Project Description: 

What is the role of unions in environmental politics? Public discourse suggests that the relationship between “jobs” and “the environment” is fraught, complex, and critical in environmental policymaking. Two of the most repeated narratives, moreover, appear to contradict one another. In some narratives, jobs and the environment are understood to be in inherent tension. Environmental protections are seen as hindering economic growth and destroying jobs. In others, environmental protections are seen as a strategy to create jobs. Indeed, many environmental policy proposals foreground the creation of “good jobs” or “green jobs,” often before describing a policy’s environmental benefits. Yet, little systematic research exists on the role of unions and other worker organizations in environmental politics.

This project seeks to generate a model explaining variation in the positions of unions and other workers’ organizations in environmental policy conflicts. This model aims to answer the following questions: What do unions and other worker organizations want from environmental policymaking? When do their preferences converge and diverge from those of their employers? And how do they translate these preferences into political strategies and respond to shifting dynamics?

This research employs a mix of quantitative and qualitative methods. We are developing a medium-N dataset on the distributional impacts of environmental policies on workers and union and other worker organization involvement in environmental policy conflicts. We plan to use this dataset to test our core hypotheses linking distributional impacts with worker organization strategies. A series of qualitative case studies will complement this quantitative work by more closely examining the evolution of worker organization positions on environmental policies over time and across issue areas.

Undergraduate's Role:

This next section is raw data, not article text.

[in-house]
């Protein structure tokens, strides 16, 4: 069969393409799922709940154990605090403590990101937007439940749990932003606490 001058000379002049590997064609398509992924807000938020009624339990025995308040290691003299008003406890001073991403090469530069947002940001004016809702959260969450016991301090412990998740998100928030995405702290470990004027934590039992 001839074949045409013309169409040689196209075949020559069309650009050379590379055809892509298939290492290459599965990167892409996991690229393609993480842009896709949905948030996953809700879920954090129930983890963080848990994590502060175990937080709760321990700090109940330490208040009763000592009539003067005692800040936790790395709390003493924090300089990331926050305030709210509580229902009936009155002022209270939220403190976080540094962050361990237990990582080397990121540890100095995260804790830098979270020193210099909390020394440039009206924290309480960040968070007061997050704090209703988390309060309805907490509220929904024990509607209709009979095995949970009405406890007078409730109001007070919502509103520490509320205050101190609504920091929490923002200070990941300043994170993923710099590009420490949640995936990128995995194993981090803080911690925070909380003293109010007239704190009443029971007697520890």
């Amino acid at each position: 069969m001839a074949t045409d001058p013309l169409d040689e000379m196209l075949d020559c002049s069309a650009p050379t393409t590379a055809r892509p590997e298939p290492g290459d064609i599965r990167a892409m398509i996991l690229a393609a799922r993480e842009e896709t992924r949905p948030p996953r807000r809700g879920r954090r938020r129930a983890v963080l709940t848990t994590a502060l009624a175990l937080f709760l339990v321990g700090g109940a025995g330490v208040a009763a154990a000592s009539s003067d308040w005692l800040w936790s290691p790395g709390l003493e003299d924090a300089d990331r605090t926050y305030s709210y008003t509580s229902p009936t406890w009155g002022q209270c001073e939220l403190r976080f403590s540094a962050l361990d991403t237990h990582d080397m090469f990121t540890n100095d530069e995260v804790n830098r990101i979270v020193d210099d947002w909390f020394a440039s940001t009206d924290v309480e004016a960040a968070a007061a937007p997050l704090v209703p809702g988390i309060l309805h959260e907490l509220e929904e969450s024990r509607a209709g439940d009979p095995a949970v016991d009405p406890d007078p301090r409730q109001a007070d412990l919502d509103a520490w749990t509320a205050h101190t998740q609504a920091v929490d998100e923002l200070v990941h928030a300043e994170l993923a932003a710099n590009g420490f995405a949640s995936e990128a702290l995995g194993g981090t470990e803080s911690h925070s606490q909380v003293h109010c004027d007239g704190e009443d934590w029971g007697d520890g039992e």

As part of this project, we are seeking support from an undergraduate researcher to help gather and code primary and secondary source data related to the distributional impacts of environmental policies on workers and the ways that their organizations engage in environmental policy conflicts. We will work with this student to seek out new data sources online from newspaper databases, union websites, government documents and research articles. The student will then organize and code that data, along with data we have already gathered. This role will be remote with the possibility of some in person meetings, depending on COVID safety protocols and the research team’s comfort.

Undergraduate's Qualifications: 

The primary qualification for participating in this project is a desire to learn about the role of workers and workers’ organizations in environmental politics. Previous experience with social scientific research is helpful, though not required. Other qualifications include rudimentary Microsoft Excel skills, and knowledge of or the ability to learn how to conduct advanced internet searches and how to browse newspaper and other databases. It would also be helpful to know how many hours per week you are available to work on the project. Please indicate your relevant experience and availability in your application.

On Campus
To be negotiated